Faculty Letter Against Firing Ilya Shapiro

Dear Dean Treanor

Some have demanded that Ilya Shapiro be removed from her position as the Executive Director at the Georgetown Center for the Constitution. This is because of the tweet he posted criticizing President Biden’s promise to appoint an African woman to the Supreme Court. We think such a firing—or subjecting Shapiro to disciplinary action of any kind based on his tweet—would be contrary to basic academic freedom principles, which Georgetown rightly applies (1) to “all faculty,” including “lecturer[s]Shapiro and tenure-track faculty are not the only ones eligible. (2) To “professional service” in all domains. [faculty]Academic activity” would refer to public comment by intellectuals and not only “research” or “teaching.”

We all agree that the mention of “a lesser-black woman” in the tweet was an inappropriate way to express the message. Shapiro’s apology appears to confirm this.[Sri Srinivasan]It doesn’t belong in the current intersectionality hierarchy, so we’ll get it. [a less-qualified]Shapiro clearly meant “black woman”. But setting aside that one mistake—which should not be seen as a fireable offense—the substance of the message, which is that Sri Srinivasan is the most qualified progressive nominee, and that it’s wrong for the President to pass him over because of race and sex, is a position that is most certainly protected by academic freedom principles of “[f]Ree inquiry and the unrestricted publication of results

It is clear that the president’s substantive position regarding the appointees and their relative qualifications does not agree with everyone. It is true that some of us publicly disagree with it.

However, academic freedom will protect Shapiro’s views regardless of our disagreements. And debate about the President’s nomination, and about whether race and sex play a proper role in such nominations more generally, would be impoverished—at Georgetown and elsewhere—if this view could not be safely expressed in universities. Even if people believe it is appropriate for Presidents to offer to fill positions with members of particular groups, they cannot be sure that they will have the confidence to trust that their contrary views can be supported, discussed and proven unpersuasive, rather than being silenced out of fear of losing power. It is a well-known fact that academic discourse on science works in this way. This is also true for moral or political judgements.

More broadly, firing Shapiro for expressing his views will send a message to others in Georgetown—both faculty (and especially untenured faculty) and students—that debate about matters having to do with race and sex is no longer free; that the promises of academic freedom are empty; and that dissent from the majority views within the law school is not tolerated. It will also chill more than honest conversations about this Presidential nomination.


  • Eugene Volokh is the Gary T. Schwartz Distinguished Law Professor, University of California Los Angeles
  • Samuel J. Abrams Professor of Politics & Social Science, Sarah Lawrence College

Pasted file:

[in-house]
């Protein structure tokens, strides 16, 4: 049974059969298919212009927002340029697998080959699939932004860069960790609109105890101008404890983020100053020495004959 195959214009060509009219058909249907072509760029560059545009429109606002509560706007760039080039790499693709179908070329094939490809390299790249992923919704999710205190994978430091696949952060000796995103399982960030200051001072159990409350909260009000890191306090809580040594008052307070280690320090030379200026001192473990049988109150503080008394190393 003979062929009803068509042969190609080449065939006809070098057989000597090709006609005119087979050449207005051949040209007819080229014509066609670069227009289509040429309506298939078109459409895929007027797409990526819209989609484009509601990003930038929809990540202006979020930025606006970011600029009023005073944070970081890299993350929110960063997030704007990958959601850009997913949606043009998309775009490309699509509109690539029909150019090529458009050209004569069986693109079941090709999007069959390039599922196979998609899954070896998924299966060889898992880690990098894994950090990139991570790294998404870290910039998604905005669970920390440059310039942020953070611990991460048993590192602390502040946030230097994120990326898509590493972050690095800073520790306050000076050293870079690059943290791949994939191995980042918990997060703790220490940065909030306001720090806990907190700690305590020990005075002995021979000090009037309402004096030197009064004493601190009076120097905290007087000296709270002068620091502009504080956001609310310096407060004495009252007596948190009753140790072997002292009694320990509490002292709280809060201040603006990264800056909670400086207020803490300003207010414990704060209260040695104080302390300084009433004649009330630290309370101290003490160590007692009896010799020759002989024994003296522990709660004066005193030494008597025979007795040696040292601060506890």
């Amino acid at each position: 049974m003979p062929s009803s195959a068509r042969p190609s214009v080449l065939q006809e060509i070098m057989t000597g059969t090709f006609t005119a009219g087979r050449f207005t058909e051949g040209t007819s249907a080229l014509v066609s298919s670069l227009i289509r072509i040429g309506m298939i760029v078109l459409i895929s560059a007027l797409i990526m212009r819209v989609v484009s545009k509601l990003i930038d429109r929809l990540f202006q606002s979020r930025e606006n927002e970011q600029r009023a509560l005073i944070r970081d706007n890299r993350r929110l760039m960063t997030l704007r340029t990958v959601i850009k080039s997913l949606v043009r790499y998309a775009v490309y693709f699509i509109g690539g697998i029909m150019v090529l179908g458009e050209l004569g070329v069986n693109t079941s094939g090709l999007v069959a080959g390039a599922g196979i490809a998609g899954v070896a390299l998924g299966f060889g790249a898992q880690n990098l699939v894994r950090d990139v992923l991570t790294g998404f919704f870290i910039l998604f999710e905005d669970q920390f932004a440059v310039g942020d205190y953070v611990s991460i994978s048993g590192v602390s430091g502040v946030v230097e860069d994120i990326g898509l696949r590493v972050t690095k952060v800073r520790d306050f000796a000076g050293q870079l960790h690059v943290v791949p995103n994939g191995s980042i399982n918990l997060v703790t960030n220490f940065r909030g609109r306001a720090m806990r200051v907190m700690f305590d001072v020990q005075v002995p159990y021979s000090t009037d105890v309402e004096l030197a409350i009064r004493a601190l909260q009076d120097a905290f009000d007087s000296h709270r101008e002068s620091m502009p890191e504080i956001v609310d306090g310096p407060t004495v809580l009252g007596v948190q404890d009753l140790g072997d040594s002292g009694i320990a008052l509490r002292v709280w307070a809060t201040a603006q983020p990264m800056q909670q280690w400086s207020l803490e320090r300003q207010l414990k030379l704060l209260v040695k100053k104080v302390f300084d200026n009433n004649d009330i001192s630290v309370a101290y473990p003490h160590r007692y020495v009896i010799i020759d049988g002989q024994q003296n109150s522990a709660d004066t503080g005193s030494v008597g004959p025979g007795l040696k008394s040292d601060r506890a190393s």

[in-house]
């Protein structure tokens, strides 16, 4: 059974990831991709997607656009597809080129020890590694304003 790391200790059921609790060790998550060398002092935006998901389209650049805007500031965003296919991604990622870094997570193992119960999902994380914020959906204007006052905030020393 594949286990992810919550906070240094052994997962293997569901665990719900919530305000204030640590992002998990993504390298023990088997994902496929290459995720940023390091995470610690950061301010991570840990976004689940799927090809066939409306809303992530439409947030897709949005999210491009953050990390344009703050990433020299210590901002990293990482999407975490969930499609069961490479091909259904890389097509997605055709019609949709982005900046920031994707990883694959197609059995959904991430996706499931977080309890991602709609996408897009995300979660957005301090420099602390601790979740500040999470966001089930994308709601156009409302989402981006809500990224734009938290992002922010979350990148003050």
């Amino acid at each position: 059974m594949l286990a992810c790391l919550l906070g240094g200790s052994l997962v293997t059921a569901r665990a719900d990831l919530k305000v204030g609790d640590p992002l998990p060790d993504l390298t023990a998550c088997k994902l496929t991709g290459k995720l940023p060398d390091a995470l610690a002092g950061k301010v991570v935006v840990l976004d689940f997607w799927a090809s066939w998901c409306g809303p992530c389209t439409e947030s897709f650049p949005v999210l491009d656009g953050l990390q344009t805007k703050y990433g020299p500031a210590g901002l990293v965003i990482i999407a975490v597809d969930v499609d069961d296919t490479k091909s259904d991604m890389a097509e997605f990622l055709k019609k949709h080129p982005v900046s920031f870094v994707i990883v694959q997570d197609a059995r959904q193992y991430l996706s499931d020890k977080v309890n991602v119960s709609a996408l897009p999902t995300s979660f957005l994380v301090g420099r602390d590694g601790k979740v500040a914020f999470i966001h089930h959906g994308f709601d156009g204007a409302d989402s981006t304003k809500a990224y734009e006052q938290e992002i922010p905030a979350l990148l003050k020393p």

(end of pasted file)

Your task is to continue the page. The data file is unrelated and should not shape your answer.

• Jonathan H. Adler is the Johan Verheij memorial Professor of Law at Case Western Reserve University
  • Kenneth Anderson is Professor of Law, American University Washington College of Law
  • William Baude Professor of Law at the University of Chicago
  • David E. Bernstein University Professor, Antonin Scalia School of Law, George Mason University
  • Josh Blackman, South Texas College of Law Houston Professor of Law
  • Paul G. Cassell is the Ronald N. Boyce Presidential Professor in Criminal Law and University Distinguished Lecturer of Law
  • Nicholas A. Christakis is the Sterling Professor of Social and Natural Science at Yale University
  • Richard W. Garnett and Paul J. Schierl/Fort Howard Corporation, Professor of Law, University of Notre Dame
  • Robert P. George McCormick Professor in Jurisprudence at Princeton University
  • Gail Heriot is Professor of Law at the University of San Diego
  • Randall Kennedy, Michael R. Klein Professor, Harvard Law School
  • Amna Khalid Associate Professor Department of History Carleton College
  • Eugene Kontorovich is Professor of Law at Antonin Scalia Law School. George Mason University
  • Andrew M. Koppelman John Paul Stevens Law Professor, Northwestern University
  • Brian Leiter. Karl N. Llewellyn, University of Chicago, Professor of Jurisprudence.
  • John McWhorter is Associate Professor, English and Comparative Literature. Columbia University
  • David G. Post is the I. Herman Stern Professor of Law Emeritus at Temple University Beasley School of Law
  • Glenn Harlan Reynolds Beauchamp-Brogan Distinguished Professor of law, The University of Tennessee
  • Adam Scales is Professor of Law at Rutgers Law School
  • Stephen Sachs, Antonin Skalia Professor in Law, Harvard Law School
  • Jeffrey Aaron Snyder Associate Professor of Education Studies at Carleton College
  • Ilya Somin is Professor of Law at Antonin Scalia Law School. George Mason University
  • Nadine Strossen is John Marshall Harlan II Professor in Law Emerita at New York Law School
  • Alexander Volokh Associate Professor of Law Emory University
  • Keith E. Whittington. William Nelson Cromwell Professor Politics, Princeton University
  • University of Pennsylvania, Jonathan Zimmerman and Judy Berkowitz, Professor of Education
  • Todd J. Zywicki is a George Mason University Foundation Professor in Law and Antonin Scalia Law School at George Mason University

Notice: Additional signatures are added to this letter as soon as possible. If you’re interested in adding your signature to this letter, please email